2 years ago

https://www.duolingo.com/smozoma
smozoma
  • 10
  • 9
  • 8
  • 8
  • 7
  • 5

Elefanter = elephants. Elefantene = the elephants.

2 years ago

https://www.duolingo.com/smozoma
smozoma
  • 10
  • 9
  • 8
  • 8
  • 7
  • 5

Also, it would need "er" to have "is"

2 years ago

https://www.duolingo.com/TheSpeakingEagle
TheSpeakingEagle
  • 14
  • 14
  • 10
  • 9
  • 9
  • 6
  • 5
  • 4
  • 3
  • 2

"is among" and "among," are, (I'd argue), pretty much the same thing in English. Besides, it seems much more natural to me to say "is among" rather than simply: "among," within the context of this sentence in Norwegian especially, that's why I was wondering. I'm no grammarian, I just simply don't see a meaningful distinction, (I'm not saying that there isn't one). Sure there is no "er" in the sentence, but it's not as if in other Norwegian sentences the implication of the present "am/is/are," is absent in a translation, despite there not being an "er" in the Norsk setning. . . Here's a example: Hun kjører på sporet. Which is, (please correct me if wrong), translated as: "She is running on the track."

2 years ago

https://www.duolingo.com/Deliciae
Deliciae
Mod
  • 25
  • 24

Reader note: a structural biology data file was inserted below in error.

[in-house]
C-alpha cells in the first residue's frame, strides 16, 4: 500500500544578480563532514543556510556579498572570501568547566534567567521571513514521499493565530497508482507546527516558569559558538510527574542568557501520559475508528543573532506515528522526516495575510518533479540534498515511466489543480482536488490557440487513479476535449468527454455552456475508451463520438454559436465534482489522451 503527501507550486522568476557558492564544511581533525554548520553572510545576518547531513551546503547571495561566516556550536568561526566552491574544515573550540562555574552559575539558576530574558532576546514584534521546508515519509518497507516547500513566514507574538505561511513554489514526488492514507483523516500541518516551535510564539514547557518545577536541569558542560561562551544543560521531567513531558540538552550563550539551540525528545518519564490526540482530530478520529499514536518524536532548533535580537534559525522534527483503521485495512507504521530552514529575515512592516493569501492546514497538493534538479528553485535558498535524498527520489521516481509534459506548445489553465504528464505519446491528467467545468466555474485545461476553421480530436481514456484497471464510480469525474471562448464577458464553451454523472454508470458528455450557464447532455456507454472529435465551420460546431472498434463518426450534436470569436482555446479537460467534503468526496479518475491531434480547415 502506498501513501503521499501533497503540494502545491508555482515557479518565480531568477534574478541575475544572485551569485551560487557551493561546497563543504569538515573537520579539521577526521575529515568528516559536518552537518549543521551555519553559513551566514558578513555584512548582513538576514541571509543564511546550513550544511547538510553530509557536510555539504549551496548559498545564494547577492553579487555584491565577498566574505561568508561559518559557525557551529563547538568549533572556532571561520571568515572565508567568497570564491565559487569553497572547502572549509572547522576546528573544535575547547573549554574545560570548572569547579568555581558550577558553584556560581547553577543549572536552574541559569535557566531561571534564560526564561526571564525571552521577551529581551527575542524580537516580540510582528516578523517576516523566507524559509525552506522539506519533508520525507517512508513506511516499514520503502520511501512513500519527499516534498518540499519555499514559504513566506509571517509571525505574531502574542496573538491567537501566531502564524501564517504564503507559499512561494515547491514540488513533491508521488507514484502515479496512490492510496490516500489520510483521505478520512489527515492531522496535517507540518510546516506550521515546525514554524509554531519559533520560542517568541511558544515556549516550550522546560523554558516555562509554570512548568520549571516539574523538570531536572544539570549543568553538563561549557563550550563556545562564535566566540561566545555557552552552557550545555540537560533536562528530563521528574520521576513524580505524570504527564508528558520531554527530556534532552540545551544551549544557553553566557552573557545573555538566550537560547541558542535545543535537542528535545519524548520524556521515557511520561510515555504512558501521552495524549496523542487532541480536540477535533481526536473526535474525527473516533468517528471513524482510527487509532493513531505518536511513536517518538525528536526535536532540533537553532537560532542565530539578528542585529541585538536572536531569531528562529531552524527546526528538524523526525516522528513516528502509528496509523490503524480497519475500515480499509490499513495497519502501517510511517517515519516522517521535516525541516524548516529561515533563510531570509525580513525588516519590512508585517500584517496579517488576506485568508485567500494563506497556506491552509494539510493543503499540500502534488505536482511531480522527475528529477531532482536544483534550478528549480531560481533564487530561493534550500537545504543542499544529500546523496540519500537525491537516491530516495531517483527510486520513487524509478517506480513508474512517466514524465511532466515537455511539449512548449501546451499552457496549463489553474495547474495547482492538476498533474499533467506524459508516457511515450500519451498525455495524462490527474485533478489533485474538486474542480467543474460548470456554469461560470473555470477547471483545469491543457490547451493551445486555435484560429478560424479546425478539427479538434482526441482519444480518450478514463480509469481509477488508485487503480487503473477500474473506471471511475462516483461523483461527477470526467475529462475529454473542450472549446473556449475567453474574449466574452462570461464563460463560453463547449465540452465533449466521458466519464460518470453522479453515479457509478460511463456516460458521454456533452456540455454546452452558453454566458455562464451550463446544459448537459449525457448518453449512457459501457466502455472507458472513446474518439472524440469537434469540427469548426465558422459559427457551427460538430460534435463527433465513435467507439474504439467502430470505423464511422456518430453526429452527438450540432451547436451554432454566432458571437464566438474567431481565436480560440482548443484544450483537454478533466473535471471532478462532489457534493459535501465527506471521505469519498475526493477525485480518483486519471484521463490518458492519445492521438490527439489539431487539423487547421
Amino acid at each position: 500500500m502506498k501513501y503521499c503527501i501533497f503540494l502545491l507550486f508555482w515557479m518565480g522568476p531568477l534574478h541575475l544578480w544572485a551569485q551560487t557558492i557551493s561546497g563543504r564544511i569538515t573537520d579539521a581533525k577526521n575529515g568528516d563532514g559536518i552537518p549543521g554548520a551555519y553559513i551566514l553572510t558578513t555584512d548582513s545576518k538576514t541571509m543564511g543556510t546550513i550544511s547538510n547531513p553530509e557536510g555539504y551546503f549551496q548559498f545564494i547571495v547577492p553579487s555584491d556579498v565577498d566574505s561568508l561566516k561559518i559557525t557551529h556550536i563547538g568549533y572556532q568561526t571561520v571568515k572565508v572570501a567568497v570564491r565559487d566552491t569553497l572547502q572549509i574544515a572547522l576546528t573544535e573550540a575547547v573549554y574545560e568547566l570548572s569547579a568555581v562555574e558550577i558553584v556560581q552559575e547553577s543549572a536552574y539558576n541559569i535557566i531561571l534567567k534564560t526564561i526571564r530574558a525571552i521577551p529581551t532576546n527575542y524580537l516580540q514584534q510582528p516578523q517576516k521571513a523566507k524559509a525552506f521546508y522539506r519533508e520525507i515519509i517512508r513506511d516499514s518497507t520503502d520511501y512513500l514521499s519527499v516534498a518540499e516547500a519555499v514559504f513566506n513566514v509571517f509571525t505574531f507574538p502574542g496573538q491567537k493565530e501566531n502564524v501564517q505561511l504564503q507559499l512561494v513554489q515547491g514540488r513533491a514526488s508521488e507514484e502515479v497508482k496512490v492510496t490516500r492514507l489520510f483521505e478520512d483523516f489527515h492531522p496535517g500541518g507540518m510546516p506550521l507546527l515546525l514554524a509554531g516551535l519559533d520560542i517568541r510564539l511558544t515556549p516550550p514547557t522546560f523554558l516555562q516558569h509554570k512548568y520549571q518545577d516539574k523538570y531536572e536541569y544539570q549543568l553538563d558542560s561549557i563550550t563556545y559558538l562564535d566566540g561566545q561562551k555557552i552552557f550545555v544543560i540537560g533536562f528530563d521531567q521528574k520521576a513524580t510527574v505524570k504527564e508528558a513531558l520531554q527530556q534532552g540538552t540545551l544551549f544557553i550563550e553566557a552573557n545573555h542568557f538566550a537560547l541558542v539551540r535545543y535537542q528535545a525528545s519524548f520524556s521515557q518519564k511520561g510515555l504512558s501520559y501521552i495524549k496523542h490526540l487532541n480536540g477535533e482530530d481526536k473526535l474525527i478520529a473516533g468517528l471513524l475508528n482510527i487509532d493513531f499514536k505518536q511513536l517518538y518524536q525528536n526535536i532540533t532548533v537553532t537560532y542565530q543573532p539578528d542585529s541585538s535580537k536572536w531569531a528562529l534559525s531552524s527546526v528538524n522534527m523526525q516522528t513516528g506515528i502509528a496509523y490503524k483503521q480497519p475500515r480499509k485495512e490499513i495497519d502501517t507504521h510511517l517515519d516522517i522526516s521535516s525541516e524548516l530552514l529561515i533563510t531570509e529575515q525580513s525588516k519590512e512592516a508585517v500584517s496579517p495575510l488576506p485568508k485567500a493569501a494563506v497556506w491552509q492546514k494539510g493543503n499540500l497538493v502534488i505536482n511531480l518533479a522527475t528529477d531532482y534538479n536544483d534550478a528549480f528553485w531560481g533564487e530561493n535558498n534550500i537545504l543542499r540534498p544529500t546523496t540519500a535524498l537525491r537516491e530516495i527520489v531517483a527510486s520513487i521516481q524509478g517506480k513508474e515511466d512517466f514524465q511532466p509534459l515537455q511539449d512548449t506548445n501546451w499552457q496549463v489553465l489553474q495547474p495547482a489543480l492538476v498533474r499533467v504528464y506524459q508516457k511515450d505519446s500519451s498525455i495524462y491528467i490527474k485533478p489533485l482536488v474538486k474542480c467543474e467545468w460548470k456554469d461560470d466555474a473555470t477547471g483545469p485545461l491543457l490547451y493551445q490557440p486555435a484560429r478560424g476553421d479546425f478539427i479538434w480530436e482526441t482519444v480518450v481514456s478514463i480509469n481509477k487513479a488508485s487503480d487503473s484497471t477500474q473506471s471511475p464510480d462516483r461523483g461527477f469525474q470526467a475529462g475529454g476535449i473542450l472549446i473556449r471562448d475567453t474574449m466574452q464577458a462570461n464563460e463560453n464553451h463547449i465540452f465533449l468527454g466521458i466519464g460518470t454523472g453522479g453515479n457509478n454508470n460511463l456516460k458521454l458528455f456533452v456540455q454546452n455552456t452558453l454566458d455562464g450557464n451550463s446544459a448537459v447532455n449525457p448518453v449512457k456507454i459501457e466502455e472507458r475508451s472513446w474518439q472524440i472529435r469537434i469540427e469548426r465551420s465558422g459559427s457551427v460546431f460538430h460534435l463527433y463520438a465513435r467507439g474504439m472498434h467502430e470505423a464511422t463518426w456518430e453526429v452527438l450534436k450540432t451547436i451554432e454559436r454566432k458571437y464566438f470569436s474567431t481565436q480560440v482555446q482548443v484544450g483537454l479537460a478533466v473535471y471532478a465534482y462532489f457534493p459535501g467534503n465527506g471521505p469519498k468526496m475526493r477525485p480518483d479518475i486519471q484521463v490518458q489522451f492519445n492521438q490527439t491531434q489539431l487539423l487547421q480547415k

• 18
  • 16
  • 16
  • 15
  • 14
  • 10
  • 10
  • 9
  • 8
  • 16

This is a sentence fragment, which would be used in sentences like "I was feeling like a mouse among elephants". Adding an "is" changes the meaning to something else than what is meant in the Norwegian version.

What you're describing in your example is how the English present continuous tense is translated into the Norwegian present tense. The "is" is removed there, as it's an auxiliary verb forming a verb tense that simply does not exist in Norwegian. The main verb still remains.

2 years ago

https://www.duolingo.com/Deliciae
Deliciae
Mod
  • 25
  • 24
  • 18
  • 16
  • 16
  • 15
  • 14
  • 10
  • 10
  • 9
  • 8
  • 16

Bare hyggelig!

2 years ago

https://www.duolingo.com/TheSpeakingEagle
TheSpeakingEagle
  • 14
  • 14
  • 10
  • 9
  • 9
  • 6
  • 5
  • 4
  • 3
  • 2

Thank you for your comment :)

2 years ago

https://www.duolingo.com/smozoma
smozoma
  • 10
  • 9
  • 8
  • 8
  • 7
  • 5

It's a saying, like "a giant among men"

2 years ago

https://www.duolingo.com/racjkkk
racjkkk
  • 23
  • 14
  • 9
  • 9

I think it's exacly opposite. "a man among the giants" would be better.

Also, thanks for interesting AND useful excercise.

2 years ago

https://www.duolingo.com/GeorgeKingma

Would it also be possible to say "En mus mellom elefanter"?

2 years ago

https://www.duolingo.com/smozoma
smozoma
  • 10
  • 9
  • 8
  • 8
  • 7
  • 5

"A mouse among elephants" is an expression, kind of the opposite of "a giant among men." So while "a mouse between elephants" is similar in a literal sense, you probably wouldn't say it that way unless you were talking about an actual mouse between a couple actual elephants.

2 years ago

https://www.duolingo.com/Ungewitig_Wiht

Is this an idiom? It sounds like something that could be idiomatic

2 years ago
Learn Norwegian (Bokmål) in just 5 minutes a day. For free.